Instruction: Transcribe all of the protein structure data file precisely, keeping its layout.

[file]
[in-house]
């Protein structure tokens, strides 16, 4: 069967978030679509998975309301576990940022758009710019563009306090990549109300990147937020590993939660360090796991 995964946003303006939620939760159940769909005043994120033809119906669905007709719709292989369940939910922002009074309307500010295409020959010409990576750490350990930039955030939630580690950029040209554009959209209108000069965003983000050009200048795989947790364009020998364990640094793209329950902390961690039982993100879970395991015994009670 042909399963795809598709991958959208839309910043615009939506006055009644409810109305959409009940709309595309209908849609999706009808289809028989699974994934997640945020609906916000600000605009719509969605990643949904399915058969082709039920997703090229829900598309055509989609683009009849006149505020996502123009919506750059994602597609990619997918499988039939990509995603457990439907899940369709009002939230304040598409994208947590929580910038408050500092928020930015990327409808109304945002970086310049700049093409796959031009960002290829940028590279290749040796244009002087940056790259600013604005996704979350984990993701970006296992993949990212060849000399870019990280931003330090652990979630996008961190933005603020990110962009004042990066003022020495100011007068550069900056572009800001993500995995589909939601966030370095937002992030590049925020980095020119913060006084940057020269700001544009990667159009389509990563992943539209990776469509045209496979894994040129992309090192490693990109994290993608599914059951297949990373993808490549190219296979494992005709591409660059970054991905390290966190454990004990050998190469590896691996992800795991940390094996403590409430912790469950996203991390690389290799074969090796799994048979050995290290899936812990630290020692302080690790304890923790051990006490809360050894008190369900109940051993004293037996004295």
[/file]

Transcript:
[in-house]
């Protein structure tokens, strides 16, 4: 069967978030679509998975309301576990940022758009710019563009306090990549109300990147937020590993939660360090796991 995964946003303006939620939760159940769909005043994120033809119906669905007709719709292989369940939910922002009074309307500010295409020959010409990576750490350990930039955030939630580690950029040209554009959209209108000069965003983000050009200048795989947790364009020998364990640094793209329950902390961690039982993100879970395991015994009670 042909399963795809598709991958959208839309910043615009939506006055009644409810109305959409009940709309595309209908849609999706009808289809028989699974994934997640945020609906916000600000605009719509969605990643949904399915058969082709039920997703090229829900598309055509989609683009009849006149505020996502123009919506750059994602597609990619997918499988039939990509995603457990439907899940369709009002939230304040598409994208947590929580910038408050500092928020930015990327409808109304945002970086310049700049093409796959031009960002290829940028590279290749040796244009002087940056790259600013604005996704979350984990993701970006296992993949990212060849000399870019990280931003330090652990979630996008961190933005603020990110962009004042990066003022020495100011007068550069900056572009800001993500995995589909939601966030370095937002992030590049925020980095020119913060006084940057020269700001544009990667159009389509990563992943539209990776469509045209496979894994040129992309090192490693990109994290993608599914059951297949990373993808490549190219296979494992005709591409660059970054991905390290966190454990004990050998190469590896691996992800795991940390094996403590409430912790469950996203991390690389290799074969090796799994048979050995290290899936812990630290020692302080690790304890923790051990006490809360050894008190369900109940051993004293037996004295």